When I started this journey into a Sports Science role years ago, the first place that I found program-wide buy-in was Return-to-Play. It was a natural pathway for objective testing, load management, and readiness monitoring. The ability to lay out a successful Return-to-Play testing cadence and training plan led to easily scaling similar procedures to an entire football team.
A good Return-to-Play plan is a machine. It’s grounded in strong inter-department communication, it’s based on objective performance numbers, and subjective athlete feedback, and it’s chasing specific athlete or team baseline data. The emphasis and exercises are specific to the need of the athlete, the asymmetry, and the injury. The sessions require high attention to detail, execution, and an even higher standard than that of their peers. It’s akin to launching a rocket. A cascade of events is performed in perfect synchrony.
Yet when we train a 100+ roster Football Team, the training and environment looks very different. Surgical precision becomes low-hanging fruit, minimum effective dose, and averages.
Why is this the case?
Is it a lack of coaches? An inability to successfully execute iterations of the same training program due to a lack of bodies and eyes to safely coach 100+ athletes? Is it a lack of resources? A space issue? Not enough racks or dumbbells? Is it a lack of technology to test for specific imbalances or force-velocity profiles? Is it a lack of knowledge, or a lack of interest? Is it the increase in interpersonal interactions that create a need for a different training environment?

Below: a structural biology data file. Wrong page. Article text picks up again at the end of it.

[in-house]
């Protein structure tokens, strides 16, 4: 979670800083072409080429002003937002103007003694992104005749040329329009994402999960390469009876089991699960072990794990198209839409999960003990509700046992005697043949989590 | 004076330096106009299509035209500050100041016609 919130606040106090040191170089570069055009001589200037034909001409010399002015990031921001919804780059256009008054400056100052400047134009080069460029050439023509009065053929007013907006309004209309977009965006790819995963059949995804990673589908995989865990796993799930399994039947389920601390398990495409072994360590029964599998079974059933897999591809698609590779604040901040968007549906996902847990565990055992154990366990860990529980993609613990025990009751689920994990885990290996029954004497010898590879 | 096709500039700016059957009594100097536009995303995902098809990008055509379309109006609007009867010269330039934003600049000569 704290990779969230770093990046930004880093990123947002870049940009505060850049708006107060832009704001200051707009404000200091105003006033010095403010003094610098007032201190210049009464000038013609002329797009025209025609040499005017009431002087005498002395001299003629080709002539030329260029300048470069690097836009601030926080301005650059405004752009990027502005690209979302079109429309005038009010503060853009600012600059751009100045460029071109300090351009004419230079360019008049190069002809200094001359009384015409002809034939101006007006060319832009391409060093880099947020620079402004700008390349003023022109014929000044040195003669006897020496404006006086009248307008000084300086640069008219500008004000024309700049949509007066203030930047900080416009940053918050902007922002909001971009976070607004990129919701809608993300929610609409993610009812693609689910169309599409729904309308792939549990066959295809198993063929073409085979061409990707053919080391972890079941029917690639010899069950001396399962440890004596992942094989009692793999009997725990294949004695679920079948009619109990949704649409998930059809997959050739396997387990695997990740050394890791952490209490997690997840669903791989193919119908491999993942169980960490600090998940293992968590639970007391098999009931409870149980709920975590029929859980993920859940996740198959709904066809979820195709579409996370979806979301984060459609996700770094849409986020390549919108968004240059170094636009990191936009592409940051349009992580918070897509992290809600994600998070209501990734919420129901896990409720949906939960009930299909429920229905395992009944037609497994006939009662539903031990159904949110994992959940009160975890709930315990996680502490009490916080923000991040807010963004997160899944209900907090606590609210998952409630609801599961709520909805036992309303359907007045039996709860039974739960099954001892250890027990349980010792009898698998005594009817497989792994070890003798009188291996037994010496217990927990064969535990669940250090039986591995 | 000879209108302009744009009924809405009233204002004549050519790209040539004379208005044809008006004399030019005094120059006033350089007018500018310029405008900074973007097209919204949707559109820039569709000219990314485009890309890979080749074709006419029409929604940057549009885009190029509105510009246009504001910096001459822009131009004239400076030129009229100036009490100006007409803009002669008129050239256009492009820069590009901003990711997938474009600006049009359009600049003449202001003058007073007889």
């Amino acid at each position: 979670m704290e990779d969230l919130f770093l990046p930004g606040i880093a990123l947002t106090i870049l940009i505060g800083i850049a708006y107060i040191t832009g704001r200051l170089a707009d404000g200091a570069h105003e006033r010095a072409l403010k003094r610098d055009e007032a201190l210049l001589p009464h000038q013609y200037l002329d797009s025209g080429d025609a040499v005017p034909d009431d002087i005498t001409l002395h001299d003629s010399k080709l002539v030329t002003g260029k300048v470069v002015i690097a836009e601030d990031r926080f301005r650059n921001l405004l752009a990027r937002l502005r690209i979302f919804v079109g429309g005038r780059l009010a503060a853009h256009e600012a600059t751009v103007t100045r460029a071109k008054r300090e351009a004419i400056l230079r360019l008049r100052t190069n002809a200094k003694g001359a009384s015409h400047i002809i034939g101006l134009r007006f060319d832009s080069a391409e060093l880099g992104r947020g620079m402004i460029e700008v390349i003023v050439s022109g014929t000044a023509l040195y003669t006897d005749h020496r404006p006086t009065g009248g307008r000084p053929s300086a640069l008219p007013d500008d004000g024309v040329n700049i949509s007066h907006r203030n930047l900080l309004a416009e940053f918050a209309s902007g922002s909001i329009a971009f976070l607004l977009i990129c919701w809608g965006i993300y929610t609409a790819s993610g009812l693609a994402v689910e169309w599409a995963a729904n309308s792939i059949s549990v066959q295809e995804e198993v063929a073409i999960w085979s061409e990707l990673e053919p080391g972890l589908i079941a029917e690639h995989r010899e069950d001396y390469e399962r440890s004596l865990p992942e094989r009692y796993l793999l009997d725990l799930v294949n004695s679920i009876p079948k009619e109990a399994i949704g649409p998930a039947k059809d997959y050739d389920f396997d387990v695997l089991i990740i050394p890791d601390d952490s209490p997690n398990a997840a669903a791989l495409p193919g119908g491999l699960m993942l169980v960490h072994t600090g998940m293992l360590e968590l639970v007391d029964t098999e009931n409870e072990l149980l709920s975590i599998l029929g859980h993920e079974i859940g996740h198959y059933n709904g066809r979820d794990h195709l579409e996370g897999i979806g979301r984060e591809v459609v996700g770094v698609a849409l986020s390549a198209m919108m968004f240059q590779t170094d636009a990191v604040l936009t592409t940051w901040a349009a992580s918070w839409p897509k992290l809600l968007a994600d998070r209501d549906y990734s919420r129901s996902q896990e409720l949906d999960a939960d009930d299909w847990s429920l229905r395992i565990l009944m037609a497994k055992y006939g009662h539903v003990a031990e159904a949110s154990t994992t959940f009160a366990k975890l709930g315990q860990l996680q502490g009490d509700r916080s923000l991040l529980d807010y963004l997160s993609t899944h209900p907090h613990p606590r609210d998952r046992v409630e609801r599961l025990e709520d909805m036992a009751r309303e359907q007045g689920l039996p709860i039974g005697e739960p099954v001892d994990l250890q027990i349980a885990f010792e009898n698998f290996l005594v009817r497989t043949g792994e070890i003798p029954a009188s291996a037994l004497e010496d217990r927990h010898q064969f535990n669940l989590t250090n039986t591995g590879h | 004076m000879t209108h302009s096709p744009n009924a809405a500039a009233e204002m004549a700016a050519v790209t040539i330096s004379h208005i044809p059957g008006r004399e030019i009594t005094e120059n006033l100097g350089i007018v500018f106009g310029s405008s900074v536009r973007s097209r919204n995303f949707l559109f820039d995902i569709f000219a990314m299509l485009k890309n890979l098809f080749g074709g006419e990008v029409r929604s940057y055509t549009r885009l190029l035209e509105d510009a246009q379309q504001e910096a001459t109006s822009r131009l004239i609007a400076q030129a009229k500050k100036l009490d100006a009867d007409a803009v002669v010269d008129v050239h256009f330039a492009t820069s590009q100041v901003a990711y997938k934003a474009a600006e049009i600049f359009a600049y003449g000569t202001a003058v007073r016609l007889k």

Yes, our job requires the ability to think, create, and adapt on the fly. Yes, there are days when the mood of the team supersedes any readiness monitor result. Yes, the human organism is more complicated than a precisely scheduled load calendar. Some days the best-laid plans go up in flames.
This doesn’t mean that we can't approach our team training the same way one would approach rehearsing the steps of brain surgery (or better yet, our 87-page interview packets). The art of coaching resides in the understanding that your team may spend 6 weeks at an exercise progression that you planned on moving on from after Week 2 because the poor execution, the emotional immaturity, and general lack of effort have forced you to stay at square one for longer than you thought. But the art of sports science is the perfect marriage of the coach’s eye and feel for the team, with the objective metrics telling you whether or not a team is physiologically ready to move on from a task.
Maybe your expertly constructed Acceleration Progression didn't increase the team’s 10 Yard Start times the way you wanted it to. Instead of moving on to the next series in the progression, just because the widely-circulated Annual Plan models would indicate that you should, you decide to spend the first few weeks of your Summer Training focusing on different acceleration techniques and drills because you believe that is a critical piece to your team’s success. Not advancing to a new progression within specific time constraints doesn’t make you any less of a coach. In fact, it makes you a more informed practitioner.
We are too busy residing in our own political camps to understand that a successful and long-standing product can only result from the perfect balance of objective performance goals and the art of managing group dynamics. The Art and Science of Team Sport Preparation require simple laws of physics that remain unbreakable, with the ever-evolving complexities of human nature. The programs that understand the maintenance of this equilibrium will be able to create and execute the most successful plan for their athletes.